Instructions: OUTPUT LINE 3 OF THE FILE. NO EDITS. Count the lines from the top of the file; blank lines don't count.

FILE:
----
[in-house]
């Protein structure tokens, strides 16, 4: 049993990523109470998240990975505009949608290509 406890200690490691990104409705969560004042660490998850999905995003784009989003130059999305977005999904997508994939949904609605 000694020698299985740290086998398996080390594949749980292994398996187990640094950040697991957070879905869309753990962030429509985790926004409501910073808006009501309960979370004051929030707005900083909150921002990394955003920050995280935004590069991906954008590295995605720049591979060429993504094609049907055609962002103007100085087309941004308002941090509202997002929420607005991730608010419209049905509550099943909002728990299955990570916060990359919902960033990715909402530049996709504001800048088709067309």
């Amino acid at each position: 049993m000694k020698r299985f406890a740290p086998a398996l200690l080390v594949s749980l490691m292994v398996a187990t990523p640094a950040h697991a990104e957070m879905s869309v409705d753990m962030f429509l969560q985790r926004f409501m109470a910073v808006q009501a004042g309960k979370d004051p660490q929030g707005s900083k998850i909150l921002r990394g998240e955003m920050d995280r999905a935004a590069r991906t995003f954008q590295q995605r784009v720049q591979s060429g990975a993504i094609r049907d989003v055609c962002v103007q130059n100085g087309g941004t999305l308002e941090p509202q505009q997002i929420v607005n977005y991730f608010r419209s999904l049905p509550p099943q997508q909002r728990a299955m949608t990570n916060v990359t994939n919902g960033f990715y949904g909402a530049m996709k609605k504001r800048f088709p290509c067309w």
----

């Amino acid at each position: 049993m000694k020698r299985f406890a740290p086998a398996l200690l080390v594949s749980l490691m292994v398996a187990t990523p640094a950040h697991a990104e957070m879905s869309v409705d753990m962030f429509l969560q985790r926004f409501m109470a910073v808006q009501a004042g309960k979370d004051p660490q929030g707005s900083k998850i909150l921002r990394g998240e955003m920050d995280r999905a935004a590069r991906t995003f954008q590295q995605r784009v720049q591979s060429g990975a993504i094609r049907d989003v055609c962002v103007q130059n100085g087309g941004t999305l308002e941090p509202q505009q997002i929420v607005n977005y991730f608010r419209s999904l049905p509550p099943q997508q909002r728990a299955m949608t990570n916060v990359t994939n919902g960033f990715y949904g909402a530049m996709k609605k504001r800048f088709p290509c067309w």